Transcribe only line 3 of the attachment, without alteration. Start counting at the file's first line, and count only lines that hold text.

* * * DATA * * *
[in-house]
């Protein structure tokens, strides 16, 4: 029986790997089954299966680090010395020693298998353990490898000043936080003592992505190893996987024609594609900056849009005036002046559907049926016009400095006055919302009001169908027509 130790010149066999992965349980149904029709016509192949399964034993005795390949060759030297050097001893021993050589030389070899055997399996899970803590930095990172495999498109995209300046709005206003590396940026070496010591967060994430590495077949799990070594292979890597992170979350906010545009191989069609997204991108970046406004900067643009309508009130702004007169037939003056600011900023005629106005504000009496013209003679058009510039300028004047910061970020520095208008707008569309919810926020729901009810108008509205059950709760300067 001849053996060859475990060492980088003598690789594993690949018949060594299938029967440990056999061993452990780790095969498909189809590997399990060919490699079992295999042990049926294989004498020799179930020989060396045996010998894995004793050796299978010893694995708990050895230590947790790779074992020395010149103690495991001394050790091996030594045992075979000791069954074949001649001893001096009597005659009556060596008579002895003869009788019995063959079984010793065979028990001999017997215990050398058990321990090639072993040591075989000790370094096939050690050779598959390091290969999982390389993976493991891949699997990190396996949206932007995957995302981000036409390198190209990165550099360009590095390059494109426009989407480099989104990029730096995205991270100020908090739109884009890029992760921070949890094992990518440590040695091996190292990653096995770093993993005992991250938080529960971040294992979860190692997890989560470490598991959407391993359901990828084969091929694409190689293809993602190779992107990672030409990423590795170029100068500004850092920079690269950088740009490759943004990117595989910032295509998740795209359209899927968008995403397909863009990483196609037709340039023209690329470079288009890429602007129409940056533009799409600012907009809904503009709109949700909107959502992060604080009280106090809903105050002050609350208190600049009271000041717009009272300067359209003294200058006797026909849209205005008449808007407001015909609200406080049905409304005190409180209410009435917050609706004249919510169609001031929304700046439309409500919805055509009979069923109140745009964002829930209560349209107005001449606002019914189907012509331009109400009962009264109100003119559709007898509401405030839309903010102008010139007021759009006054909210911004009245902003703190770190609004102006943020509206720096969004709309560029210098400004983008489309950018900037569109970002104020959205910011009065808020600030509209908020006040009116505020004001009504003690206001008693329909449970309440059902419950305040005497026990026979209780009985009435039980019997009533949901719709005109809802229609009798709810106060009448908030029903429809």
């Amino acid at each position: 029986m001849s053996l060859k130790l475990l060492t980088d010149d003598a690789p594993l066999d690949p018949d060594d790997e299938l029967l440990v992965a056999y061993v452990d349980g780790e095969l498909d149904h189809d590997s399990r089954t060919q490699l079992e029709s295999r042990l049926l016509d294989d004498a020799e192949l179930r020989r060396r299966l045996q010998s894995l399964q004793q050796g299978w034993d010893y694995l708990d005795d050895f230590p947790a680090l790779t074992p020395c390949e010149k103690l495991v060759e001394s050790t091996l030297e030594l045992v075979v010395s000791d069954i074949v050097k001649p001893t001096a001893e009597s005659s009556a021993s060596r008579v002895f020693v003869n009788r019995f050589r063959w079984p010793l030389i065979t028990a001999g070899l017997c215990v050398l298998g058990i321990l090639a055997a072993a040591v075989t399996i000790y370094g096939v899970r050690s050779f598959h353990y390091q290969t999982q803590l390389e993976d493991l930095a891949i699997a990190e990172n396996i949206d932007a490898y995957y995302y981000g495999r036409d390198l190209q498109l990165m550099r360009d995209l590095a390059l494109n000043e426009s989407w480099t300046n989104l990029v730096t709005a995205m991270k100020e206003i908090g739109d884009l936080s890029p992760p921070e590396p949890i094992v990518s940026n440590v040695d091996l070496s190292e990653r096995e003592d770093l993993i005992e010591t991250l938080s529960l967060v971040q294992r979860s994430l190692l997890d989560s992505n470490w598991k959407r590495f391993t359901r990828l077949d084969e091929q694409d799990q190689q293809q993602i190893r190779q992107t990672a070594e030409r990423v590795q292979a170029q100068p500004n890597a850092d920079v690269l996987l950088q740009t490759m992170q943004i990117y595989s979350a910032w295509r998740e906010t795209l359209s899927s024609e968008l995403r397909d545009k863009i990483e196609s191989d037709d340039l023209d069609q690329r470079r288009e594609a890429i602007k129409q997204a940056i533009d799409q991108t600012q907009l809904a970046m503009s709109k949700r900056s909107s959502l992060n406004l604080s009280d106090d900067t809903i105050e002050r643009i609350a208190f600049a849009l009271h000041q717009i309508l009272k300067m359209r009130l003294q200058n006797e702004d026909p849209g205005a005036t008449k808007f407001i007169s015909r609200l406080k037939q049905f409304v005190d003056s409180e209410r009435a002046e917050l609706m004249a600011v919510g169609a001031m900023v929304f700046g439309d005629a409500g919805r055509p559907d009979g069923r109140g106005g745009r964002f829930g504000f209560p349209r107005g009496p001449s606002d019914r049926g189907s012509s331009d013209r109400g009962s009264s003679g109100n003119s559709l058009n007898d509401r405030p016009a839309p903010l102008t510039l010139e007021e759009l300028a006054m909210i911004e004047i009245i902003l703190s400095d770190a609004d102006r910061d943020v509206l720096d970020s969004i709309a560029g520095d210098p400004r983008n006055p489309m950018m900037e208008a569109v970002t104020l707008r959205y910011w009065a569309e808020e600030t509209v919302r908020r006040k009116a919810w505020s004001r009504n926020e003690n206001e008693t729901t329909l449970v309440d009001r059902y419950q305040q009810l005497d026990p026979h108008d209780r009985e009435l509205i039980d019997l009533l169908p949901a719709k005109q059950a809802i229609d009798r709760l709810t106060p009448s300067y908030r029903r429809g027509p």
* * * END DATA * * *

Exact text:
């Amino acid at each position: 029986m001849s053996l060859k130790l475990l060492t980088d010149d003598a690789p594993l066999d690949p018949d060594d790997e299938l029967l440990v992965a056999y061993v452990d349980g780790e095969l498909d149904h189809d590997s399990r089954t060919q490699l079992e029709s295999r042990l049926l016509d294989d004498a020799e192949l179930r020989r060396r299966l045996q010998s894995l399964q004793q050796g299978w034993d010893y694995l708990d005795d050895f230590p947790a680090l790779t074992p020395c390949e010149k103690l495991v060759e001394s050790t091996l030297e030594l045992v075979v010395s000791d069954i074949v050097k001649p001893t001096a001893e009597s005659s009556a021993s060596r008579v002895f020693v003869n009788r019995f050589r063959w079984p010793l030389i065979t028990a001999g070899l017997c215990v050398l298998g058990i321990l090639a055997a072993a040591v075989t399996i000790y370094g096939v899970r050690s050779f598959h353990y390091q290969t999982q803590l390389e993976d493991l930095a891949i699997a990190e990172n396996i949206d932007a490898y995957y995302y981000g495999r036409d390198l190209q498109l990165m550099r360009d995209l590095a390059l494109n000043e426009s989407w480099t300046n989104l990029v730096t709005a995205m991270k100020e206003i908090g739109d884009l936080s890029p992760p921070e590396p949890i094992v990518s940026n440590v040695d091996l070496s190292e990653r096995e003592d770093l993993i005992e010591t991250l938080s529960l967060v971040q294992r979860s994430l190692l997890d989560s992505n470490w598991k959407r590495f391993t359901r990828l077949d084969e091929q694409d799990q190689q293809q993602i190893r190779q992107t990672a070594e030409r990423v590795q292979a170029q100068p500004n890597a850092d920079v690269l996987l950088q740009t490759m992170q943004i990117y595989s979350a910032w295509r998740e906010t795209l359209s899927s024609e968008l995403r397909d545009k863009i990483e196609s191989d037709d340039l023209d069609q690329r470079r288009e594609a890429i602007k129409q997204a940056i533009d799409q991108t600012q907009l809904a970046m503009s709109k949700r900056s909107s959502l992060n406004l604080s009280d106090d900067t809903i105050e002050r643009i609350a208190f600049a849009l009271h000041q717009i309508l009272k300067m359209r009130l003294q200058n006797e702004d026909p849209g205005a005036t008449k808007f407001i007169s015909r609200l406080k037939q049905f409304v005190d003056s409180e209410r009435a002046e917050l609706m004249a600011v919510g169609a001031m900023v929304f700046g439309d005629a409500g919805r055509p559907d009979g069923r109140g106005g745009r964002f829930g504000f209560p349209r107005g009496p001449s606002d019914r049926g189907s012509s331009d013209r109400g009962s009264s003679g109100n003119s559709l058009n007898d509401r405030p016009a839309p903010l102008t510039l010139e007021e759009l300028a006054m909210i911004e004047i009245i902003l703190s400095d770190a609004d102006r910061d943020v509206l720096d970020s969004i709309a560029g520095d210098p400004r983008n006055p489309m950018m900037e208008a569109v970002t104020l707008r959205y910011w009065a569309e808020e600030t509209v919302r908020r006040k009116a919810w505020s004001r009504n926020e003690n206001e008693t729901t329909l449970v309440d009001r059902y419950q305040q009810l005497d026990p026979h108008d209780r009985e009435l509205i039980d019997l009533l169908p949901a719709k005109q059950a809802i229609d009798r709760l709810t106060p009448s300067y908030r029903r429809g027509p």